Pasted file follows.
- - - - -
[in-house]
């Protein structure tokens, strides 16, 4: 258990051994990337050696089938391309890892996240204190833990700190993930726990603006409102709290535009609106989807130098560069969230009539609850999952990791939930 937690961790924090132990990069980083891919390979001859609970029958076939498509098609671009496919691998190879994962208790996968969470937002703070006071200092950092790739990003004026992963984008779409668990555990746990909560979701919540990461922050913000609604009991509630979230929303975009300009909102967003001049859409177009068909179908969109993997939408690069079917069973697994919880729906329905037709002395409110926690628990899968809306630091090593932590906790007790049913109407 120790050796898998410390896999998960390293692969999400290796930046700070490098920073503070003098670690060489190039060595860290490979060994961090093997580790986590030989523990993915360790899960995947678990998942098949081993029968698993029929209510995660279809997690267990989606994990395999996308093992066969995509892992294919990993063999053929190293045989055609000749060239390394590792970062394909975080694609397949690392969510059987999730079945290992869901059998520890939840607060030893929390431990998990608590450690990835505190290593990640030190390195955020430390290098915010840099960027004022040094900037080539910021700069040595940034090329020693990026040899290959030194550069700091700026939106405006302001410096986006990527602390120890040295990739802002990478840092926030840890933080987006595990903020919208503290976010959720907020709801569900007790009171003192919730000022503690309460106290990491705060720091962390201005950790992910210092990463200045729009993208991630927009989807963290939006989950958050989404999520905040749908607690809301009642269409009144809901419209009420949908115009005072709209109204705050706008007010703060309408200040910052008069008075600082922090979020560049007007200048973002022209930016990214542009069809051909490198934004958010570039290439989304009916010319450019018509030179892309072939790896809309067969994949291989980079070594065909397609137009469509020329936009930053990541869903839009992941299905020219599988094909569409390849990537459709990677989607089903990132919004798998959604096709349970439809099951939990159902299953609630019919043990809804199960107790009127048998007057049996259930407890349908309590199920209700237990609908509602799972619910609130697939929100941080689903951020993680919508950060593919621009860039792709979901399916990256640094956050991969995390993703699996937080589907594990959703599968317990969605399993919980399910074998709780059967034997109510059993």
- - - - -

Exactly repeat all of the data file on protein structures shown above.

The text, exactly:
[in-house]
């Protein structure tokens, strides 16, 4: 258990051994990337050696089938391309890892996240204190833990700190993930726990603006409102709290535009609106989807130098560069969230009539609850999952990791939930 937690961790924090132990990069980083891919390979001859609970029958076939498509098609671009496919691998190879994962208790996968969470937002703070006071200092950092790739990003004026992963984008779409668990555990746990909560979701919540990461922050913000609604009991509630979230929303975009300009909102967003001049859409177009068909179908969109993997939408690069079917069973697994919880729906329905037709002395409110926690628990899968809306630091090593932590906790007790049913109407 120790050796898998410390896999998960390293692969999400290796930046700070490098920073503070003098670690060489190039060595860290490979060994961090093997580790986590030989523990993915360790899960995947678990998942098949081993029968698993029929209510995660279809997690267990989606994990395999996308093992066969995509892992294919990993063999053929190293045989055609000749060239390394590792970062394909975080694609397949690392969510059987999730079945290992869901059998520890939840607060030893929390431990998990608590450690990835505190290593990640030190390195955020430390290098915010840099960027004022040094900037080539910021700069040595940034090329020693990026040899290959030194550069700091700026939106405006302001410096986006990527602390120890040295990739802002990478840092926030840890933080987006595990903020919208503290976010959720907020709801569900007790009171003192919730000022503690309460106290990491705060720091962390201005950790992910210092990463200045729009993208991630927009989807963290939006989950958050989404999520905040749908607690809301009642269409009144809901419209009420949908115009005072709209109204705050706008007010703060309408200040910052008069008075600082922090979020560049007007200048973002022209930016990214542009069809051909490198934004958010570039290439989304009916010319450019018509030179892309072939790896809309067969994949291989980079070594065909397609137009469509020329936009930053990541869903839009992941299905020219599988094909569409390849990537459709990677989607089903990132919004798998959604096709349970439809099951939990159902299953609630019919043990809804199960107790009127048998007057049996259930407890349908309590199920209700237990609908509602799972619910609130697939929100941080689903951020993680919508950060593919621009860039792709979901399916990256640094956050991969995390993703699996937080589907594990959703599968317990969605399993919980399910074998709780059967034997109510059993």